A small group of people began forming a line in New York City on Monday to ensure they'll be among the first to get their hands on an Apple iPhone.
Ice, Water, And Potato Chips
In a glittering black dress, Mia Bleyman emerged from the GM building, where she works for a cosmetics company, to bring the small group a bucket of ice, paper cups, water, and potato chips. She delivered donations in response to a plea for support that 43-year-old Greg Packer had written in marker on a small poster beside his lawn chair.
"I was on the Internet and saw the pictures and that they needed food and stuff," Bleyman said. "I'm going to be in line on Thursday."
Bleyman said she planned to spend Thursday night waiting in line for an iPhone, and that the 24-hour security in the area should make it pretty safe.
First in line, Packer, a retired highway maintenance worker, appreciated the gesture and exchanged information with Bleyman. He estimated that he had been interviewed by 10 to 20 journalists. It wasn't the first time. He's a veteran when it comes to queuing up, and he's been interviewed before as an early-bird for tickets to concerts, games, and parades.
Packer said he doesn't have an iPod, but he wishes he did. He doesn't have a Mac. His cell phone is Verizon and prepaid. He said he doesn't plan to sell his iPhone on eBay or any other way.
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More iPhone fans join the line outside of an Apple story on Wednesday morning in Manhattan.
"I wanted to be amongst the first people to get an iPhone," he said. "I live out on Long Island and I don't think the malls are letting people camp out. The iPhone is supposed to put everything right at your fingertips. I wanted to see for myself. I'm trying to be a gadget person. It's the way we live, so I'm trying real hard to keep up with the times."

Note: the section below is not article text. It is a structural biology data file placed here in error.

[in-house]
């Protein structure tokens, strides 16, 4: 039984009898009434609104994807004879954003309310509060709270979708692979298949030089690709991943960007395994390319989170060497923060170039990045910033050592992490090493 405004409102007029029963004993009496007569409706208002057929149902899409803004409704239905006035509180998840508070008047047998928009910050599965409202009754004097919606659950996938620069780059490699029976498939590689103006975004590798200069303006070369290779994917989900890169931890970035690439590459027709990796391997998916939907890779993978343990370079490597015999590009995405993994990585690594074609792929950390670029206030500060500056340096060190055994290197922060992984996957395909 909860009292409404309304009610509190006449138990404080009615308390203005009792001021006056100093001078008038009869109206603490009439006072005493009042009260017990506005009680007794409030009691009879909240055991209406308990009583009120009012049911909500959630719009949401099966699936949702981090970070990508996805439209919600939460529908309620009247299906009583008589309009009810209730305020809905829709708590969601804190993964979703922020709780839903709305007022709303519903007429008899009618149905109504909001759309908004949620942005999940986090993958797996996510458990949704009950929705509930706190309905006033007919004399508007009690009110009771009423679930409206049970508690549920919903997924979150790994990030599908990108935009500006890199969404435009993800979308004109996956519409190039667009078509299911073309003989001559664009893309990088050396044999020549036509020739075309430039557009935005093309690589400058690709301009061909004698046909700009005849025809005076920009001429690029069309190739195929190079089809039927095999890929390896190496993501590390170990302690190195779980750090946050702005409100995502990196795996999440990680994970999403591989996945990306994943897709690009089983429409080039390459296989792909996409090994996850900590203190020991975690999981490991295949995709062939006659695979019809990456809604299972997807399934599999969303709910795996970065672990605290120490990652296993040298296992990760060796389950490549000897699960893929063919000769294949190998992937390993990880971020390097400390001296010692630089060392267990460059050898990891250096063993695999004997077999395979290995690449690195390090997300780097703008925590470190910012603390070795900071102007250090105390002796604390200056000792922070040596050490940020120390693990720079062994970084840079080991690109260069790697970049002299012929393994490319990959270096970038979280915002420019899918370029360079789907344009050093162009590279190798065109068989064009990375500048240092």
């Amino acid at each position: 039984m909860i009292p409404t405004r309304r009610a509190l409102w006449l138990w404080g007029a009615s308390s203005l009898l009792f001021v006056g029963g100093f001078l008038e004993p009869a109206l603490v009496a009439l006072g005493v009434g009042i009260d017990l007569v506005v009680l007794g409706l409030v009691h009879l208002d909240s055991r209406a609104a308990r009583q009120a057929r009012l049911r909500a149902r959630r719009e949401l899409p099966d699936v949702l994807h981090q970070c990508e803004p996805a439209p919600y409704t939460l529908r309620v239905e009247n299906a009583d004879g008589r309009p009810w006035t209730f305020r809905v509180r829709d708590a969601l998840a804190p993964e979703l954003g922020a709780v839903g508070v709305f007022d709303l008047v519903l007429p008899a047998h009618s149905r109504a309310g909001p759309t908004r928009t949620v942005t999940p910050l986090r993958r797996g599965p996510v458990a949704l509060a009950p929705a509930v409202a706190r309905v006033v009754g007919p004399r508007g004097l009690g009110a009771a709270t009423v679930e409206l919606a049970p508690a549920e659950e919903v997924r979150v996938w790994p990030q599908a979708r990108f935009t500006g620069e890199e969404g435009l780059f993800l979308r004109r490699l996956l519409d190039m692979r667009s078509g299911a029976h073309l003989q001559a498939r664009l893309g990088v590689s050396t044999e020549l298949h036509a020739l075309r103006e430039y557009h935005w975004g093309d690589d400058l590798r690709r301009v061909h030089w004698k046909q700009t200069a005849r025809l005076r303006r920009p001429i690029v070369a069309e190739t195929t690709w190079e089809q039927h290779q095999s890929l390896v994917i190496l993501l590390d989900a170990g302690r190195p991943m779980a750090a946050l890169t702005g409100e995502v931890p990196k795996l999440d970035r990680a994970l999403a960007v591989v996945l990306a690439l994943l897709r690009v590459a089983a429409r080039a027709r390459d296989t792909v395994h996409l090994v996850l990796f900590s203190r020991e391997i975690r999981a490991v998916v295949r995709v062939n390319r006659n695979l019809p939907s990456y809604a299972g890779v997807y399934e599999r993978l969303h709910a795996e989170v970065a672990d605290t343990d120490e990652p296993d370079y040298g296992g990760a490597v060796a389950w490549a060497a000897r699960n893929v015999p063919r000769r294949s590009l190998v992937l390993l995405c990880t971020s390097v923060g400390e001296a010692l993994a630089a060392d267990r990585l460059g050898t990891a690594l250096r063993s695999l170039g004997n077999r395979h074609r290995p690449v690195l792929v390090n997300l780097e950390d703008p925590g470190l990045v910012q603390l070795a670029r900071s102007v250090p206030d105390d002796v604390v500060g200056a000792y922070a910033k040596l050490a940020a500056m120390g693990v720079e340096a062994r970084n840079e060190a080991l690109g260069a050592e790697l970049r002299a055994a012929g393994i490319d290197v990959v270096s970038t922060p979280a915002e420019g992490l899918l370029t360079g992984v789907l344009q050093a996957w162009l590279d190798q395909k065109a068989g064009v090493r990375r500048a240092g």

Just when Packer was telling a reporter that no one had offered him money for a phone or the first spot in line yet, a young man approached Packer in his lawn chair and offered a $100 profit on the phone. Packer fanned himself and declined. He encouraged the man to check back later, saying maybe someone else would do it.
"Now, if somebody wants to come and offer me $10,000, I ain't gonna say no to that," he said, laughing.
Geoff Arnold, dressed in khakis and a perfectly pressed blue button-down shirt, stood with a friend watching the people in line for a few minutes, then asked: "Hey, are you able to get wireless Internet here?"
No, but the Apple Store just a few feet away offers free Internet access and air conditioning. It also promises demos when the store opens for iPhone sales at 6 p.m. Friday, after a four-hour closure in preparation for an iPhone frenzy.
Twenty-four-year-old Jessica Rodriguez, third in line, took advantage of the facilities in the Apple Store for a short bathroom break. Packer and Clayman watched her seat. Then Rodriguez held Clayman's seat as he went off looking for a cap to help beat the heat.
Mueller, who owns an iPod shuffle, communicated with friends via his Samsung cell phone. His friends delivered the latest pricing and technical information. Then Mueller got an e-mail about the hot weather from a friend who wrote: "You're going to die."
Mueller laughed but soon gave up and left the line, hoping to return later. Business beckoned at his graphic design company in the Financial District a few miles downtown. He predicted he could end up being number 1,000 by the time he got back in line.
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